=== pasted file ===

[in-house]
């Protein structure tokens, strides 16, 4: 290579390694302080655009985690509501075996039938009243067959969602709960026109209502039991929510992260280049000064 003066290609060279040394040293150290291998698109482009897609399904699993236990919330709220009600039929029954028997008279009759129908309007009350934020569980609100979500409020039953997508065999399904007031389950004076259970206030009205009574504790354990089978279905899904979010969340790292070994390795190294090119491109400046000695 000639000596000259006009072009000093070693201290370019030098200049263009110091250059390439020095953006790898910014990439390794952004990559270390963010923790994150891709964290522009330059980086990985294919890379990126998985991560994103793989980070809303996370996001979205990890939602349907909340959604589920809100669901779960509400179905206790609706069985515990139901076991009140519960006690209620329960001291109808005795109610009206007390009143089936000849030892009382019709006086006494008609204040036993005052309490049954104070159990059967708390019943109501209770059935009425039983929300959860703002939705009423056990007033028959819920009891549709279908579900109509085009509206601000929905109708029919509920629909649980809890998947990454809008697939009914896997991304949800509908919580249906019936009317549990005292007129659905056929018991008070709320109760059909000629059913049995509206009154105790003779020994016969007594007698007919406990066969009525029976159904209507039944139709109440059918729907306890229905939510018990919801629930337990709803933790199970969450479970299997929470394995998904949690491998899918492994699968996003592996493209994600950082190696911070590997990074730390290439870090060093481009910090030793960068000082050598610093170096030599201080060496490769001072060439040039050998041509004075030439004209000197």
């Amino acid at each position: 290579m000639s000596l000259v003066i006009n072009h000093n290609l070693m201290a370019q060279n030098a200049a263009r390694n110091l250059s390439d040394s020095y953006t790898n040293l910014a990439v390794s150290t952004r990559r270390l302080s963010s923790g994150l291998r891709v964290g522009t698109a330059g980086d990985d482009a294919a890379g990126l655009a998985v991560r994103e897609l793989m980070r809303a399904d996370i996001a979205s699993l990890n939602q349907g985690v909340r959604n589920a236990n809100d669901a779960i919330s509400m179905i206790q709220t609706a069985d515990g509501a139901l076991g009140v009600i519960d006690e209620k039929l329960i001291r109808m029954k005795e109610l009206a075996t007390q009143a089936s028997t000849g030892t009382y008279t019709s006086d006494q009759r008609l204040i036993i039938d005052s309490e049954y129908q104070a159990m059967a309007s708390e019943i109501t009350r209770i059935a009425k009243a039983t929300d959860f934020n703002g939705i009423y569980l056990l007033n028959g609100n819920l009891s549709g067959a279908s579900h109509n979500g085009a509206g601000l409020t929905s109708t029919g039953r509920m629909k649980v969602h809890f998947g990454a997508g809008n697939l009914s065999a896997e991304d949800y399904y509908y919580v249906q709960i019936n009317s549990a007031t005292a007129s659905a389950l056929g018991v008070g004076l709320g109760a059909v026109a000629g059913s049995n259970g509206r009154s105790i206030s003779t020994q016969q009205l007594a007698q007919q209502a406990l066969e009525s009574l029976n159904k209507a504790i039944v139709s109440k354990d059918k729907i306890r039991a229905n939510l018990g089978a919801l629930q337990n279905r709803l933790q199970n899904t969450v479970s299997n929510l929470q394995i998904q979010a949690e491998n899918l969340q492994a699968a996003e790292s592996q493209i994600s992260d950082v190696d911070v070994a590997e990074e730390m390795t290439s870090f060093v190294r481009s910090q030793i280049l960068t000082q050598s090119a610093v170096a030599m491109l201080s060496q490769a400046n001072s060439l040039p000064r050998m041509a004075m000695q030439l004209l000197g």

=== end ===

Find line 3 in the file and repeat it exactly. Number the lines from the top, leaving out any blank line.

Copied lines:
């Amino acid at each position: 290579m000639s000596l000259v003066i006009n072009h000093n290609l070693m201290a370019q060279n030098a200049a263009r390694n110091l250059s390439d040394s020095y953006t790898n040293l910014a990439v390794s150290t952004r990559r270390l302080s963010s923790g994150l291998r891709v964290g522009t698109a330059g980086d990985d482009a294919a890379g990126l655009a998985v991560r994103e897609l793989m980070r809303a399904d996370i996001a979205s699993l990890n939602q349907g985690v909340r959604n589920a236990n809100d669901a779960i919330s509400m179905i206790q709220t609706a069985d515990g509501a139901l076991g009140v009600i519960d006690e209620k039929l329960i001291r109808m029954k005795e109610l009206a075996t007390q009143a089936s028997t000849g030892t009382y008279t019709s006086d006494q009759r008609l204040i036993i039938d005052s309490e049954y129908q104070a159990m059967a309007s708390e019943i109501t009350r209770i059935a009425k009243a039983t929300d959860f934020n703002g939705i009423y569980l056990l007033n028959g609100n819920l009891s549709g067959a279908s579900h109509n979500g085009a509206g601000l409020t929905s109708t029919g039953r509920m629909k649980v969602h809890f998947g990454a997508g809008n697939l009914s065999a896997e991304d949800y399904y509908y919580v249906q709960i019936n009317s549990a007031t005292a007129s659905a389950l056929g018991v008070g004076l709320g109760a059909v026109a000629g059913s049995n259970g509206r009154s105790i206030s003779t020994q016969q009205l007594a007698q007919q209502a406990l066969e009525s009574l029976n159904k209507a504790i039944v139709s109440k354990d059918k729907i306890r039991a229905n939510l018990g089978a919801l629930q337990n279905r709803l933790q199970n899904t969450v479970s299997n929510l929470q394995i998904q979010a949690e491998n899918l969340q492994a699968a996003e790292s592996q493209i994600s992260d950082v190696d911070v070994a590997e990074e730390m390795t290439s870090f060093v190294r481009s910090q030793i280049l960068t000082q050598s090119a610093v170096a030599m491109l201080s060496q490769a400046n001072s060439l040039p000064r050998m041509a004075m000695q030439l004209l000197g």